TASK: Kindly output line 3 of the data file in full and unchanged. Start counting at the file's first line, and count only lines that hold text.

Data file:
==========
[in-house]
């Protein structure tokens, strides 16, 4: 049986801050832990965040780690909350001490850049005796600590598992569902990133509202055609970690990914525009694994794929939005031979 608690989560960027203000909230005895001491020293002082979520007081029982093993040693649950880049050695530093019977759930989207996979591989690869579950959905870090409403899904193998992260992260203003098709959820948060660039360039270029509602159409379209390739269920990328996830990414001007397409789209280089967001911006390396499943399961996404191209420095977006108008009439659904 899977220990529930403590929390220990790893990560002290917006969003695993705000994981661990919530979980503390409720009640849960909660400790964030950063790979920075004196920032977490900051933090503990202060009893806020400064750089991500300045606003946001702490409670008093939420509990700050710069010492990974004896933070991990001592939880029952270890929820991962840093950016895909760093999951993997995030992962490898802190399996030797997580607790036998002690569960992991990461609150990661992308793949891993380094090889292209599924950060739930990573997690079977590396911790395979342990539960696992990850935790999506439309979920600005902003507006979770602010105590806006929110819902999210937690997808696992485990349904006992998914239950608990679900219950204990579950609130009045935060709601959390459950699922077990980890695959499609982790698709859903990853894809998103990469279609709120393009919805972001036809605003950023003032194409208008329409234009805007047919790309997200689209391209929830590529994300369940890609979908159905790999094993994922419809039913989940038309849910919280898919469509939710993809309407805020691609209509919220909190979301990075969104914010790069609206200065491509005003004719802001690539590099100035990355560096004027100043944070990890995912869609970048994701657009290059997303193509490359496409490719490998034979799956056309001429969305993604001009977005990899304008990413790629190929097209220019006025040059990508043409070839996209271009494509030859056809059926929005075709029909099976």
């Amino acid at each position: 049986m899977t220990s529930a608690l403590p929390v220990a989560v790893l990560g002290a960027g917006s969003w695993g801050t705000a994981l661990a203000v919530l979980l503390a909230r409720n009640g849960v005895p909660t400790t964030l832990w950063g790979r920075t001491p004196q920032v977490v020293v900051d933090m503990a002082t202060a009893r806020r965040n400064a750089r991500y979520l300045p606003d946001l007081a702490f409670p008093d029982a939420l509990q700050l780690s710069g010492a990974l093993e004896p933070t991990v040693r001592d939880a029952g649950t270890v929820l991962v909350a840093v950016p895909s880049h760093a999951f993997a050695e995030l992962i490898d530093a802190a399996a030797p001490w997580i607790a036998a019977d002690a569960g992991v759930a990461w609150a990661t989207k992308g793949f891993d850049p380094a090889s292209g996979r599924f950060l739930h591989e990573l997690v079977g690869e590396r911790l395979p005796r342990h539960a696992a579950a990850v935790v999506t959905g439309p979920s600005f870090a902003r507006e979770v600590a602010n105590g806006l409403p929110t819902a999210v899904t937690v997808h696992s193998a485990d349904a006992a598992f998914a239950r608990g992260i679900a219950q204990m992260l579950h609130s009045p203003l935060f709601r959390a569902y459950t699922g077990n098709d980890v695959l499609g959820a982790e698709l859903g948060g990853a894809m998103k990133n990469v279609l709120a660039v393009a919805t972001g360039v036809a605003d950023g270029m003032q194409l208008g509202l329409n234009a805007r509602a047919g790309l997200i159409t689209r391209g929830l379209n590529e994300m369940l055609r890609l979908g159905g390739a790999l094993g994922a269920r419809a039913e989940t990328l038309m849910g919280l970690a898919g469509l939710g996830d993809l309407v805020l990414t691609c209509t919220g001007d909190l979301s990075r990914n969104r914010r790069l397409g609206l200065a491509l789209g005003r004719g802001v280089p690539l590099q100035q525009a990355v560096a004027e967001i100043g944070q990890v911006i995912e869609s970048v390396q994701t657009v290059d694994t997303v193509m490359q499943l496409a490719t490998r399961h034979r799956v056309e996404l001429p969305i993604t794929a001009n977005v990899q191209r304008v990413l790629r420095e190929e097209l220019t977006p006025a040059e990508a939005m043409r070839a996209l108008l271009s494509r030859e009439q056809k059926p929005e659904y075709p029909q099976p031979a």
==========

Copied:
């Amino acid at each position: 049986m899977t220990s529930a608690l403590p929390v220990a989560v790893l990560g002290a960027g917006s969003w695993g801050t705000a994981l661990a203000v919530l979980l503390a909230r409720n009640g849960v005895p909660t400790t964030l832990w950063g790979r920075t001491p004196q920032v977490v020293v900051d933090m503990a002082t202060a009893r806020r965040n400064a750089r991500y979520l300045p606003d946001l007081a702490f409670p008093d029982a939420l509990q700050l780690s710069g010492a990974l093993e004896p933070t991990v040693r001592d939880a029952g649950t270890v929820l991962v909350a840093v950016p895909s880049h760093a999951f993997a050695e995030l992962i490898d530093a802190a399996a030797p001490w997580i607790a036998a019977d002690a569960g992991v759930a990461w609150a990661t989207k992308g793949f891993d850049p380094a090889s292209g996979r599924f950060l739930h591989e990573l997690v079977g690869e590396r911790l395979p005796r342990h539960a696992a579950a990850v935790v999506t959905g439309p979920s600005f870090a902003r507006e979770v600590a602010n105590g806006l409403p929110t819902a999210v899904t937690v997808h696992s193998a485990d349904a006992a598992f998914a239950r608990g992260i679900a219950q204990m992260l579950h609130s009045p203003l935060f709601r959390a569902y459950t699922g077990n098709d980890v695959l499609g959820a982790e698709l859903g948060g990853a894809m998103k990133n990469v279609l709120a660039v393009a919805t972001g360039v036809a605003d950023g270029m003032q194409l208008g509202l329409n234009a805007r509602a047919g790309l997200i159409t689209r391209g929830l379209n590529e994300m369940l055609r890609l979908g159905g390739a790999l094993g994922a269920r419809a039913e989940t990328l038309m849910g919280l970690a898919g469509l939710g996830d993809l309407v805020l990414t691609c209509t919220g001007d909190l979301s990075r990914n969104r914010r790069l397409g609206l200065a491509l789209g005003r004719g802001v280089p690539l590099q100035q525009a990355v560096a004027e967001i100043g944070q990890v911006i995912e869609s970048v390396q994701t657009v290059d694994t997303v193509m490359q499943l496409a490719t490998r399961h034979r799956v056309e996404l001429p969305i993604t794929a001009n977005v990899q191209r304008v990413l790629r420095e190929e097209l220019t977006p006025a040059e990508a939005m043409r070839a996209l108008l271009s494509r030859e009439q056809k059926p929005e659904y075709p029909q099976p031979a």